When are you going to post a blog about decision tree method/analysis?

I can not give you any time frame for it, but I will write on it in near future.

Now, I would like to raise one more request to you to write blog posts on Decision Tree Method/Analysis and Monte Carlo simulation.

Jazak Allah Khair

In this month, I’m planning to write on Monte Carlo Simulation.

• Nagwa says:

Secondly, i need to learn about Monte Carlo Simulation model that working in excel sheet.

I don’t have it, though on internet you can find it easily.

Would you please give any example of two risk response strategies for single risk event ?

Let me give you a real world example.

Suppose you are going to any place by plane and there is a chance that the flight may be cancelled. This is a risk and you identified two options to reach your place. The first option is to use public transport (bus), and the second option is to hire a rental car. The bus will take time but will cost less, and the private car will cost you more but you can reach your place earlier.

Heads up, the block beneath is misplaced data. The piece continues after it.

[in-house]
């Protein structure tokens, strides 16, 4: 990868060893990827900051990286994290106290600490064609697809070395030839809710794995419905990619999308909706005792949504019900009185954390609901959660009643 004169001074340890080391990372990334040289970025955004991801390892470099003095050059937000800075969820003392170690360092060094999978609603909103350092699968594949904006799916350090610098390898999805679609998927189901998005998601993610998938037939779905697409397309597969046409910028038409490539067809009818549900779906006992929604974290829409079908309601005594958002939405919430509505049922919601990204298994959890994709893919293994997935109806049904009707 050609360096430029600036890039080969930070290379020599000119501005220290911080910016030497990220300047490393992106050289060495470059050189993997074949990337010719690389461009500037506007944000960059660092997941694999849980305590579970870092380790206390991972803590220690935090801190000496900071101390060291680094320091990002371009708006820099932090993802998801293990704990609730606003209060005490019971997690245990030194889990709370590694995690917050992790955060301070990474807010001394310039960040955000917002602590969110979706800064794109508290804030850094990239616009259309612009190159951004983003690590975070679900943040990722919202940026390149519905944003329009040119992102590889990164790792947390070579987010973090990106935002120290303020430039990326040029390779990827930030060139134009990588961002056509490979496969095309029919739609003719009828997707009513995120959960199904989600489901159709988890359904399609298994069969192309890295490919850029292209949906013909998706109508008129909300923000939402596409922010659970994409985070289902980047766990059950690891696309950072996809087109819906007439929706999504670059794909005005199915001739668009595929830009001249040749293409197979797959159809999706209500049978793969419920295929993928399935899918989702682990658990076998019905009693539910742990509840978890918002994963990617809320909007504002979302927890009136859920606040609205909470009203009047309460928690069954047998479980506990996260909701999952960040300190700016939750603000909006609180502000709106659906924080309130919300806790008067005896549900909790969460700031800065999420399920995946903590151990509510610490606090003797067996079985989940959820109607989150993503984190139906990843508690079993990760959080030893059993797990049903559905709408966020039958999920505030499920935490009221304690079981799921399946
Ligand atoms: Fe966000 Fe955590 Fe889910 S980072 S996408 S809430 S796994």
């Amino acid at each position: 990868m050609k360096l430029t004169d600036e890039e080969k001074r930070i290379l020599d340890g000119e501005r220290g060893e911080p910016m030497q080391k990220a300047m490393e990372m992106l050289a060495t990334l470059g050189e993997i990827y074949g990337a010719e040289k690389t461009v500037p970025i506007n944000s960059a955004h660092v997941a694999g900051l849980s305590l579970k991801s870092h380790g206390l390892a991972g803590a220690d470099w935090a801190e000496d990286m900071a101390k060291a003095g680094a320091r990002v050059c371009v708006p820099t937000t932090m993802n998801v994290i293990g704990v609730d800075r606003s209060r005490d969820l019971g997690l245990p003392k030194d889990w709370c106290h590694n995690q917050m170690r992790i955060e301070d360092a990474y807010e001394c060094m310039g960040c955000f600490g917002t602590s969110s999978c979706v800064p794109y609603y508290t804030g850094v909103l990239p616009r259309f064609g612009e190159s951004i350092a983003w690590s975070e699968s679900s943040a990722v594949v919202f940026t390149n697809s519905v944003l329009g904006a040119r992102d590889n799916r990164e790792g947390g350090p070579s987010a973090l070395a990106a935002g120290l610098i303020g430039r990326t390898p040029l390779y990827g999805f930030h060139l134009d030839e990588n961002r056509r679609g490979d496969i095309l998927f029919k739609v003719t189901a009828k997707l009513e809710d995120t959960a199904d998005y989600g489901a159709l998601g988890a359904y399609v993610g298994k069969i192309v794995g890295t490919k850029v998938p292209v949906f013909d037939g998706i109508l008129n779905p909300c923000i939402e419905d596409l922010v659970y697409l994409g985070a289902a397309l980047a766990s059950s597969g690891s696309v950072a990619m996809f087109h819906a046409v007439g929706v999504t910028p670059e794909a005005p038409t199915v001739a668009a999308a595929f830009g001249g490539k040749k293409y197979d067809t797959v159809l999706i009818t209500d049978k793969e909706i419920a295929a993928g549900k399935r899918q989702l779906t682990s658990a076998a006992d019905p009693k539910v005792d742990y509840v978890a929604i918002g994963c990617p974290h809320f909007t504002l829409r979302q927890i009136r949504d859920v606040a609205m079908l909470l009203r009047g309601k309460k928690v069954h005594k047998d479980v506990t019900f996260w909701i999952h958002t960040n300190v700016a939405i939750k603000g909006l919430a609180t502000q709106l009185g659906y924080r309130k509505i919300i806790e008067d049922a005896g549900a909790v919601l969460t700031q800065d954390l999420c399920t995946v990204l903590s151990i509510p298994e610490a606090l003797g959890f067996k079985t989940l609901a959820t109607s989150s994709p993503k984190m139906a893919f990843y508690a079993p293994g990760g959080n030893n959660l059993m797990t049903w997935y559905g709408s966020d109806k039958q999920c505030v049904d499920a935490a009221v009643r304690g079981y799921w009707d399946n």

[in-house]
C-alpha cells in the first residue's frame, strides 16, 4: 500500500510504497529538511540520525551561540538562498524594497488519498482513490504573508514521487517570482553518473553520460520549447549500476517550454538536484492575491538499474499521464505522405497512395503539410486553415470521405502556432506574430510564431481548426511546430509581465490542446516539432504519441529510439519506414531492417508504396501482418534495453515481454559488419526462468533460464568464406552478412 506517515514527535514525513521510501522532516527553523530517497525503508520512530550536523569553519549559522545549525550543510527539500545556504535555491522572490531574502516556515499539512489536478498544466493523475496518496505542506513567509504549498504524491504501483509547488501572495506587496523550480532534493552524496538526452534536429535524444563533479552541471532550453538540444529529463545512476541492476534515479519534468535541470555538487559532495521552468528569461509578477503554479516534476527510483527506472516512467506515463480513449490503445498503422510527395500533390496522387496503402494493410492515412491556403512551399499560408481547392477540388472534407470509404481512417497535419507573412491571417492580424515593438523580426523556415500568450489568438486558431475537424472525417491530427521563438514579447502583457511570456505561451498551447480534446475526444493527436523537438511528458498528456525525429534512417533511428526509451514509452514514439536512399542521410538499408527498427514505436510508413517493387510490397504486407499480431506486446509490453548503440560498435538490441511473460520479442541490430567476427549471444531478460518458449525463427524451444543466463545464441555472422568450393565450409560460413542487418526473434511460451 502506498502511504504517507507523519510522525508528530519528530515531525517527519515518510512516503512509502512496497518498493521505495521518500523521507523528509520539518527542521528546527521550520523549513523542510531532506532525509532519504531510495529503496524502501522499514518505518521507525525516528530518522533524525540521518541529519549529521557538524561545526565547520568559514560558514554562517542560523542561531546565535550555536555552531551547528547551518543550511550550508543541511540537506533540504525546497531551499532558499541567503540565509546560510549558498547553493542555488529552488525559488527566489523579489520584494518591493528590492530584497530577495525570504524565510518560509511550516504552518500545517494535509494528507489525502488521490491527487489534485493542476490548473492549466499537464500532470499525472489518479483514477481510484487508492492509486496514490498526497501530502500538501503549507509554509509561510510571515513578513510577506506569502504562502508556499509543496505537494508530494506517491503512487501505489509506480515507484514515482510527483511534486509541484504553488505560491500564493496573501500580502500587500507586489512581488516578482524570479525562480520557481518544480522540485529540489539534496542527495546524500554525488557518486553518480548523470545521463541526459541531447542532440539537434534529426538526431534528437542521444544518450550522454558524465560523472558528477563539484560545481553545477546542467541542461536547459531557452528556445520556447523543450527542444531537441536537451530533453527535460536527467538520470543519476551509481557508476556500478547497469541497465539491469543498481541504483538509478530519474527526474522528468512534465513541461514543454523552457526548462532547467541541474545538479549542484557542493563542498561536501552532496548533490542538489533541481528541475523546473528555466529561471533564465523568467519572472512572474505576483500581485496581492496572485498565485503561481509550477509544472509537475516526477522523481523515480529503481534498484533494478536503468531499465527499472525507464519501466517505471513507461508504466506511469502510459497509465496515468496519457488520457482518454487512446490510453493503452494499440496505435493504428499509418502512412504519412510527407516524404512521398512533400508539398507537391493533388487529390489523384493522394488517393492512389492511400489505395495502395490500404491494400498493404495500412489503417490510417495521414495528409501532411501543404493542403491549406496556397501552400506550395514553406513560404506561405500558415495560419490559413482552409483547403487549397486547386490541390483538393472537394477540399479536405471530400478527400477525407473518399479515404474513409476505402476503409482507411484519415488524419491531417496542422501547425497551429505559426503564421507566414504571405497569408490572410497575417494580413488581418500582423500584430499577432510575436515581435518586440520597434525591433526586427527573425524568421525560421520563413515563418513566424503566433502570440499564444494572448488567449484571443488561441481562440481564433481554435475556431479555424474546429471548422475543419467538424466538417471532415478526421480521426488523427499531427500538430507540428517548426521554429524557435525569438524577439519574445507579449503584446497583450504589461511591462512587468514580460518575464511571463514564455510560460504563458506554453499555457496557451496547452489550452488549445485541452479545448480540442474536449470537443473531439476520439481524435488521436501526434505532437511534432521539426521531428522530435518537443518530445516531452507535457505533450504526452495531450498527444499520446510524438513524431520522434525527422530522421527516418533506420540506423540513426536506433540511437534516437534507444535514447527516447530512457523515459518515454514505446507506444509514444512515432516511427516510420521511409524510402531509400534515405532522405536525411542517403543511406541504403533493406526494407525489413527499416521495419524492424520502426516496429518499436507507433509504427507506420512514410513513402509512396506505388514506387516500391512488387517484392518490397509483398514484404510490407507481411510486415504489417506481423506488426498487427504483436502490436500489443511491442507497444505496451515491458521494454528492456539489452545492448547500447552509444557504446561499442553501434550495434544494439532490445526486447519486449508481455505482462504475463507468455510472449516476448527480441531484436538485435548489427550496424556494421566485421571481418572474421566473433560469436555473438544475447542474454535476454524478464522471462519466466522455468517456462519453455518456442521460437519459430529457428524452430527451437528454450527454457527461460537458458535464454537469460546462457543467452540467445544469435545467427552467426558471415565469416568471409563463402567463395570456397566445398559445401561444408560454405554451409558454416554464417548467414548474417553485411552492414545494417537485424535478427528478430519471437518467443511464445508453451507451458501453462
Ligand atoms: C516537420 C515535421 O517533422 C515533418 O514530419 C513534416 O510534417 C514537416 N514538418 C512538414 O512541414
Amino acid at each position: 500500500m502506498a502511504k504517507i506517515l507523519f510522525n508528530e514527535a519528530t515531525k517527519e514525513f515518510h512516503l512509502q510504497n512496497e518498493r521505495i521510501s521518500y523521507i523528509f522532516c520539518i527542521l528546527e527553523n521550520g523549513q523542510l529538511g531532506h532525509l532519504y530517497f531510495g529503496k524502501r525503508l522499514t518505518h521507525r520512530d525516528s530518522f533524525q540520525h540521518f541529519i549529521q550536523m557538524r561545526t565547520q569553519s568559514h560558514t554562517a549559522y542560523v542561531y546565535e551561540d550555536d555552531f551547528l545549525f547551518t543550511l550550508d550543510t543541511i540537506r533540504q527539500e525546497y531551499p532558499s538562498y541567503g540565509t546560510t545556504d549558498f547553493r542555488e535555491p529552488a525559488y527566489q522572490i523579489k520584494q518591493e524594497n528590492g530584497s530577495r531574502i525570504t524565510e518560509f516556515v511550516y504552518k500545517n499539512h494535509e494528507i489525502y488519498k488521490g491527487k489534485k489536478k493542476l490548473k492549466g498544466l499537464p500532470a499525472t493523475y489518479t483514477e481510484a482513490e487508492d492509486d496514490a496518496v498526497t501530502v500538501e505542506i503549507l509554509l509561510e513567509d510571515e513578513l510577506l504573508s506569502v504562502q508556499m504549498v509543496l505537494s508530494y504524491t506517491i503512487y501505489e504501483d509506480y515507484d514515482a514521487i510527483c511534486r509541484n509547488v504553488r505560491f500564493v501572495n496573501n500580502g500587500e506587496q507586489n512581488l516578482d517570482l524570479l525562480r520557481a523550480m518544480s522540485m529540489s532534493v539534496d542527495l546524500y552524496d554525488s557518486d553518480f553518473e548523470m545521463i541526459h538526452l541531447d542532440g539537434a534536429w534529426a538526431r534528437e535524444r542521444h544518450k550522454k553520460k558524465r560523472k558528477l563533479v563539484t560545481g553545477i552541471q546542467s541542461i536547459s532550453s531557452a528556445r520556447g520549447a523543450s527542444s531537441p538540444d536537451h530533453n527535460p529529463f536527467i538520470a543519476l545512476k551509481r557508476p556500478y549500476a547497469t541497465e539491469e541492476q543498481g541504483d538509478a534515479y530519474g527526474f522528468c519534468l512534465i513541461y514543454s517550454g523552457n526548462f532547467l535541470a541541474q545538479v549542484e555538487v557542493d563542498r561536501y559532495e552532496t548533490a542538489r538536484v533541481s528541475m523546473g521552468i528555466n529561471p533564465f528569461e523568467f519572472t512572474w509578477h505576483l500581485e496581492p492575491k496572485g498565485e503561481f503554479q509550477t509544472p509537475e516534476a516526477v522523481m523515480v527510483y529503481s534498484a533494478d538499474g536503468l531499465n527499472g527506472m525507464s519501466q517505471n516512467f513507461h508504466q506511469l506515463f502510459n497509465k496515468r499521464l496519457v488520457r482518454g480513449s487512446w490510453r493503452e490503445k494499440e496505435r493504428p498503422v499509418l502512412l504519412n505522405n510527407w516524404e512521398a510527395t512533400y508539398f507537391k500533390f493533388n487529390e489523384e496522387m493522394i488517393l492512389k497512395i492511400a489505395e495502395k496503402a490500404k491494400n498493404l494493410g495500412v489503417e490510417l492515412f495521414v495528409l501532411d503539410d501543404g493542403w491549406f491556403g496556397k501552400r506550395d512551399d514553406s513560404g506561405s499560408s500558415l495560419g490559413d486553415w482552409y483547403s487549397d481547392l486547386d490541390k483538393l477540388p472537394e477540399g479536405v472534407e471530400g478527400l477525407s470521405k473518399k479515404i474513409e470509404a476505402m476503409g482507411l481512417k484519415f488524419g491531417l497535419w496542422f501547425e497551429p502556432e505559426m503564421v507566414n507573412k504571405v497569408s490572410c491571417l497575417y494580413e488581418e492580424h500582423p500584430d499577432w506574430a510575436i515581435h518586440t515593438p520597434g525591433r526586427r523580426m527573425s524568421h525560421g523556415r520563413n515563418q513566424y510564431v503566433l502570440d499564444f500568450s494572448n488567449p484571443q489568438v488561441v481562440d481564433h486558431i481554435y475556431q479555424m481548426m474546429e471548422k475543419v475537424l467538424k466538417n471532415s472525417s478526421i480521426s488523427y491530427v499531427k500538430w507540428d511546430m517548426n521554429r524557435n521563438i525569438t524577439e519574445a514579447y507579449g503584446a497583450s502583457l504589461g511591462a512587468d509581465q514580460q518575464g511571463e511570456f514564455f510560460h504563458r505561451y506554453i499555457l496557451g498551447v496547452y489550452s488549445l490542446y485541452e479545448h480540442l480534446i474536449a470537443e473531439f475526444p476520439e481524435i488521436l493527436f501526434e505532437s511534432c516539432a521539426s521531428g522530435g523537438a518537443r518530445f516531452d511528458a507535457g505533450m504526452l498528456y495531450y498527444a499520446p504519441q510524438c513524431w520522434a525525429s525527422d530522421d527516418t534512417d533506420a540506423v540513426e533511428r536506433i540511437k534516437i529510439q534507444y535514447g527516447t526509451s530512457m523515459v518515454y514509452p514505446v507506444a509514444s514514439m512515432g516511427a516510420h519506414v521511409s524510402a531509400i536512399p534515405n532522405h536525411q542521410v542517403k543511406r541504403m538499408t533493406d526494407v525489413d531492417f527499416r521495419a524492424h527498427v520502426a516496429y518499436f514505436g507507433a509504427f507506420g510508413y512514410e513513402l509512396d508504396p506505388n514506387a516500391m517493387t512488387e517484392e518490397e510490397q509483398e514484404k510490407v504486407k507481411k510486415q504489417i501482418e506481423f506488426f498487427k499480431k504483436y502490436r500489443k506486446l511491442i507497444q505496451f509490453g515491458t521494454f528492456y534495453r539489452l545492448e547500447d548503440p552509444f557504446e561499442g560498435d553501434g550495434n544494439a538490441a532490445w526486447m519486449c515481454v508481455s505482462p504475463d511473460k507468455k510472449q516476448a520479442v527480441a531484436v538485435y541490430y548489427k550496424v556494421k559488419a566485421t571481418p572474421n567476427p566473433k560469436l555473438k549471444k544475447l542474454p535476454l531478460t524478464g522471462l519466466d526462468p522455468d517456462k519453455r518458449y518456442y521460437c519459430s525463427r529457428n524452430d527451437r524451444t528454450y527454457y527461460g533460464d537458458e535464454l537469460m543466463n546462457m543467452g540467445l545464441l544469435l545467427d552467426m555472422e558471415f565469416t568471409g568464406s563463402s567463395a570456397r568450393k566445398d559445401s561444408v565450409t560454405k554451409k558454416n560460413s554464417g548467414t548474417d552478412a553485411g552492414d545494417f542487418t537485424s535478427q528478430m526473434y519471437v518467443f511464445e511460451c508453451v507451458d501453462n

Now you have two risk response strategies, and you have to select the one.

Hope it helps.

Now its clear.
Jazak Allah Khair

Great…

• awinurdin Alwi says:

It is a nice blog to learn project management especially the beginners like me.

Could you please, explain more about “positive risk” due to in my mind the term “risk” means negative impact. If the impact is positive, it does not a risk, it is a benefit, doesn’t it?

Jazakumullah khair

• mike says:

Hi Usmani
So based on EMV contingency reserve is applied.
What about the impact amount will it be taken into consideration for any calculation
As I am not clear if 10% probability .. impact is 1000 USD then emv 100 …. CR would be 100 … Wat will happen if risk occurs at the end we need 1000 USD or the impact amount from where we get this

Contingency reserve is the reserve for all risks. Some of them will happen and rest will not. So if any of your identified risk occurs, you will use money from the pool. The larger the number of risks, the spread of risk impact will be good.

Hope it is clear now.

• PD says: